The Stories We Tell Ourselves
By Sharon Salzberg
We tell ourselves stories in order to live. — Joan Didion
OUR MINDS ARE WIRED TO create order, a cohesive narrative, and our stories are our anchors. They tell us who we are, what matters most, what we’re capable of, what our lives are all about.
Something happens to us in childhood — say, a dog bites us — and suddenly we have a story. We become terrified of all dogs, and for years afterward, we break into a sweat whenever a dog comes close. If we pay attention, one day we realize we’ve spun a story in our minds about an entire species based on a single incident with a single animal — and that our story is not really true.
The tales we tell ourselves are the central themes in our psyches. If we’re the child of an emotionally needy, alcoholic parent, we might conclude — unconsciously — that it’s our job to take care of absolutely everyone, even to our own detriment. If as adults we’re diagnosed with a serious illness, we may believe it’s our fault and create a story around that: We didn’t eat right. We stayed too long in a toxic relationship. Until we begin to question our basic assumptions about ourselves and view them as fluid, not fixed, it’s easy to repeat established patterns and, out of habit, reenact old stories that limit our ability to live and love ourselves with an open heart.
Fortunately, as soon as we ask whether or not a story is true in the present moment, we empower ourselves to reframe it. We begin to notice that nearly all of our stories can be cast in various lights, depending on our point of view. Sometimes we may be the hero of our story; at other times, the victim.
I think of Jonah, who was the first in his family to attend college. Even the first step of applying was daunting, and once he was admitted, he had to find a way to finance his education himself. That meant juggling long shifts at work and a heavy course load at school. He struggled to keep up in his classes. Still, as he proudly tells his story, the obstacles he overcame were a key to his success. Jonah graduated and got a good job, where he met his partner. A decade after graduation, Jonah says, “Look at me now.”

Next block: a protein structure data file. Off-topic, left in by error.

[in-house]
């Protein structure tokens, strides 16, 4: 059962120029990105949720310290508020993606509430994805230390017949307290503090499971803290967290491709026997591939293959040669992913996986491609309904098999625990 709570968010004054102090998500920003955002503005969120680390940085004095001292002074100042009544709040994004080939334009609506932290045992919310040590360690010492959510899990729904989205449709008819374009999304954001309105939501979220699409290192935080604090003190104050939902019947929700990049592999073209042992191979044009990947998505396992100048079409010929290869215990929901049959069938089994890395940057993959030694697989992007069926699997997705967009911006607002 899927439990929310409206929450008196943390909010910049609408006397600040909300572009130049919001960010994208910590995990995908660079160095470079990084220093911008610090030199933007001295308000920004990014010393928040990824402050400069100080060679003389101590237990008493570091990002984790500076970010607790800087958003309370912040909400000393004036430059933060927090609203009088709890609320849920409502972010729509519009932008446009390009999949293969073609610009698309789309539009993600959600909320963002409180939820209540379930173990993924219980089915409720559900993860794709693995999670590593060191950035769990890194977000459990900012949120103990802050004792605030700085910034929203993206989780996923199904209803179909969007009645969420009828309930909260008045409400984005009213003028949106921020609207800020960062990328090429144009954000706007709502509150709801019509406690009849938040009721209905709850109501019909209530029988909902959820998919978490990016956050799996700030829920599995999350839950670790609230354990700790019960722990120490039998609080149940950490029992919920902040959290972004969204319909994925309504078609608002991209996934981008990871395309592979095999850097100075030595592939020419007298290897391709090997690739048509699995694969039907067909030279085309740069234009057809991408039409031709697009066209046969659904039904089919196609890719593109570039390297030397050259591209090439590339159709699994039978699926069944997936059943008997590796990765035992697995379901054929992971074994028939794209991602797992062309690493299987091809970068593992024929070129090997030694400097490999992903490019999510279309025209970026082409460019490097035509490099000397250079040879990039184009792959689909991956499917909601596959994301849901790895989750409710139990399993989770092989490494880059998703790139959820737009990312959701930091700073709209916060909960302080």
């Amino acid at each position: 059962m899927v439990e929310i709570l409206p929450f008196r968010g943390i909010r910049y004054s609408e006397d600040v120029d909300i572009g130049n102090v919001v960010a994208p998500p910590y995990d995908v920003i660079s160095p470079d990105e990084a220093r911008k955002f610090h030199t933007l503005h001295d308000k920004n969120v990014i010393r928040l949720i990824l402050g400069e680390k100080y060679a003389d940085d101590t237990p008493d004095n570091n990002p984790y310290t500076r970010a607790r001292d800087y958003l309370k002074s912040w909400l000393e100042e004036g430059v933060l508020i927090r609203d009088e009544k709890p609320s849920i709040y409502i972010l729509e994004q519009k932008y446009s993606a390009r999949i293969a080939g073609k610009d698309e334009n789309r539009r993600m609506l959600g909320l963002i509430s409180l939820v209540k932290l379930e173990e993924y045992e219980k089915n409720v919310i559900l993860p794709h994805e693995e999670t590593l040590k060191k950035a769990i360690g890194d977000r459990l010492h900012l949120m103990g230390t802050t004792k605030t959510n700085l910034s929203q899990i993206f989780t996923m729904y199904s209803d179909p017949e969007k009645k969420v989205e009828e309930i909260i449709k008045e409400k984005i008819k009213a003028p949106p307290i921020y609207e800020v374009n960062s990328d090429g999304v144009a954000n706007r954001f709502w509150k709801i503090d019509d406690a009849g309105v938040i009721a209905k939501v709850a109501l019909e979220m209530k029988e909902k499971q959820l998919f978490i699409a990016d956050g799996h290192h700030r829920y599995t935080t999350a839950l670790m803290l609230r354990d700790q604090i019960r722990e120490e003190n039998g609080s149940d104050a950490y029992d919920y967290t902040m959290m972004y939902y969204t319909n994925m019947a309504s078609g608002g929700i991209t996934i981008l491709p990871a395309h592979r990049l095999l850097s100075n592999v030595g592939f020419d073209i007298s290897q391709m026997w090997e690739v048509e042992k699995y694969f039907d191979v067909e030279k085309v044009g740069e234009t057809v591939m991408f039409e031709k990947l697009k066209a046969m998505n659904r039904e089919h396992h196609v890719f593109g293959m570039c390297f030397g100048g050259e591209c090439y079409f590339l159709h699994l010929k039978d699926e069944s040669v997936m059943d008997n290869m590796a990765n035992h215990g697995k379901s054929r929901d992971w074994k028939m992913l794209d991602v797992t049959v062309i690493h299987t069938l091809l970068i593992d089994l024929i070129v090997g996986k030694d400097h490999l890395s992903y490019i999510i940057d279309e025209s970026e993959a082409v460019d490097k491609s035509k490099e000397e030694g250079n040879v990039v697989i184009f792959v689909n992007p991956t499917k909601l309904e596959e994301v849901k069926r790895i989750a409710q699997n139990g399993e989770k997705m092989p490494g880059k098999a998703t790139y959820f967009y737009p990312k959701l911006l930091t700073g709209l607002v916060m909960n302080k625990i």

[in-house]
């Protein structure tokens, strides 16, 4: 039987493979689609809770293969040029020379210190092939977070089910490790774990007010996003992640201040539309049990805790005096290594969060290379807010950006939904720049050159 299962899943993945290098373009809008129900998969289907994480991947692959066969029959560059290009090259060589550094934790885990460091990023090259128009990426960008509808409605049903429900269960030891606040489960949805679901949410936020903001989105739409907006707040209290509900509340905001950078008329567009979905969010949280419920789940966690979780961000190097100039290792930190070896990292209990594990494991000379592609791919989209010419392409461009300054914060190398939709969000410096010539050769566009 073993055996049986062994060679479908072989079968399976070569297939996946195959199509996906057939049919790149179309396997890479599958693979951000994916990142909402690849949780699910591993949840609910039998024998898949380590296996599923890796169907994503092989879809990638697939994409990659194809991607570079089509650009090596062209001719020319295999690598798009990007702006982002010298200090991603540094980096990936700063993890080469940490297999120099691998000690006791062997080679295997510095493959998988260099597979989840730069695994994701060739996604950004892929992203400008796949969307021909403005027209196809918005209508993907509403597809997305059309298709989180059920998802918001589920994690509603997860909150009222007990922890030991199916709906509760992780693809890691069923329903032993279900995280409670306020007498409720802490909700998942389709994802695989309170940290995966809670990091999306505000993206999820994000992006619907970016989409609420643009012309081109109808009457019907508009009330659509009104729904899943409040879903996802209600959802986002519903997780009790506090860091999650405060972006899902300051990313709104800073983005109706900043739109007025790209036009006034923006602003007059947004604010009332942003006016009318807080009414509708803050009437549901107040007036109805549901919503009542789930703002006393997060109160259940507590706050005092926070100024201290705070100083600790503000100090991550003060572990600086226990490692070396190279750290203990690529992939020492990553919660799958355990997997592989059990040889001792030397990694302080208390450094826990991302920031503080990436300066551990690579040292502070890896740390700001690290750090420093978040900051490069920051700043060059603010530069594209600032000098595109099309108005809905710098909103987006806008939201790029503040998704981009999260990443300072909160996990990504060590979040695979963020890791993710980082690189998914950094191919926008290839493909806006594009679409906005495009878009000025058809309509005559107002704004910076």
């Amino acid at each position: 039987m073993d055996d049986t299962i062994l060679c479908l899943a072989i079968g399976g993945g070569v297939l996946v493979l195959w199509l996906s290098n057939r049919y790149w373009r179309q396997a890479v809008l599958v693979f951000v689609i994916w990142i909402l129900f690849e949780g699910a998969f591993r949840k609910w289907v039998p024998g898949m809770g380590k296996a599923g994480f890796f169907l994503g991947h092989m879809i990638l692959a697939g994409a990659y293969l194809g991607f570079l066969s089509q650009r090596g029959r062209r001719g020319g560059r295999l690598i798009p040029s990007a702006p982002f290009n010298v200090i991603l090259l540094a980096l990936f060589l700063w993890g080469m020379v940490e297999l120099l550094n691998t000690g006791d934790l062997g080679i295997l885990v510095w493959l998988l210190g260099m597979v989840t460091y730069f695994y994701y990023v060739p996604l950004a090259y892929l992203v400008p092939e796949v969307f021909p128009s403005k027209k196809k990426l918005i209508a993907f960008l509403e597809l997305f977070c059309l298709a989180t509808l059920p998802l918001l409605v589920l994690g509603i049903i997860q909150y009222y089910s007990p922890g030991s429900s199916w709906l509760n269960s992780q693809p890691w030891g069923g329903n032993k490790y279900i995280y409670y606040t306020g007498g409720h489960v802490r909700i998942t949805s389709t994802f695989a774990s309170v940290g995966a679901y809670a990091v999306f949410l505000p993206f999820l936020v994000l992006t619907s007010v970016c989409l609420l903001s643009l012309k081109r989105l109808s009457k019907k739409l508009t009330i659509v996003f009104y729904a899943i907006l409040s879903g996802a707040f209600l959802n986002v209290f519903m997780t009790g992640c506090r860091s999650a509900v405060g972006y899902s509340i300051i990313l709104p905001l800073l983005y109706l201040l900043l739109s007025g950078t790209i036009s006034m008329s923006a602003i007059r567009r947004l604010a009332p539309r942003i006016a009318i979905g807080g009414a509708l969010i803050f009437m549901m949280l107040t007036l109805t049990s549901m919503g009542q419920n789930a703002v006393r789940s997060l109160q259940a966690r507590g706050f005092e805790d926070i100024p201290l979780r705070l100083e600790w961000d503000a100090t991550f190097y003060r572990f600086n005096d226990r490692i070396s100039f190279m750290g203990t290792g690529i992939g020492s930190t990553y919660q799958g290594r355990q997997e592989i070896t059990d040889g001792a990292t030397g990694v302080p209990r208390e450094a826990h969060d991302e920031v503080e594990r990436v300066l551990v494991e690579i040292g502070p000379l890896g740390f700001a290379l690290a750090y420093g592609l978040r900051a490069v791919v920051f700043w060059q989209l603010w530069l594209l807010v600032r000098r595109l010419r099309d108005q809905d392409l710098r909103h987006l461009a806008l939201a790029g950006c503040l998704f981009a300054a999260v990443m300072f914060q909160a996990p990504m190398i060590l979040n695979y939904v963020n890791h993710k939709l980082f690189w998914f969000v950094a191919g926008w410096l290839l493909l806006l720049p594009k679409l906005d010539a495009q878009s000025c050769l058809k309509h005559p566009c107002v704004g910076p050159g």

But Jonah might tell his story in a different way, with pain taking a more central role. There would be more memories of lonely nights, feelings of exclusion, worries about being an impostor. Jonah might describe how the world was stacked against him and linger over the people who had slighted him. It would still be a hero’s story, but one marked by frustration and bitterness.
Many of the stories we tell ourselves about love are like the painful version of Jonah’s story. We’re more inclined to regard past losses with self-blame than with compassion. And when it comes to the present, we tend to speculate and fill in the blanks: A friend doesn’t call at the appointed hour and we’re convinced he’s forgotten us, when in fact he had to take his sick child to the doctor. Our boss asks to speak to us and we’re convinced we’ve done something wrong, when instead we’re given a new project. Since we’re not aware that we’re spinning a story, these narratives can contribute to anxiety and depression, while constricting our hope for the future and eating away at our self-worth.
One of my students attributes his painful marriage and divorce, as well as other “failed” relationships, to his own feelings of unworthiness and self-blame. “I am so thin-skinned because I’m beating myself up 24–7,” he says. “Had I been more compassionate with myself in my past relationships, perhaps I would’ve had better coping mechanisms.” Through psychotherapy and meditation, this student has learned to question his negative storytelling and tune out the constant chatter of his inner critic.
Diane, whose partner had recently broken off their engagement, immediately blamed herself for being “unlovable,” even though she, too, harbored serious doubts about the future of the relationship. But instead of pausing and investigating the source of her story of unlovability with mindfulness and self-compassion, Diane leaped to a negative conclusion carried over from childhood.
If we heard a friend say, “I’m not worth much. I’m not interesting, I’ve failed at so much, and that’s why no one loves me,” we would probably leap to her defense. “But I love you,” we’d insist. “Your other friends love you, too. You’re a good person.” Yet so often we don’t counter the negative statements that crowd our own minds every day.
Instead, we might ask ourselves: If I look at what’s happening through the eyes of love, how would I tell this story?
Excerpted from the book REAL LOVE by Sharon Salzberg. Copyright © 2017 by Sharon Salzberg. Reprinted with permission from Flatiron Books. All rights reserved.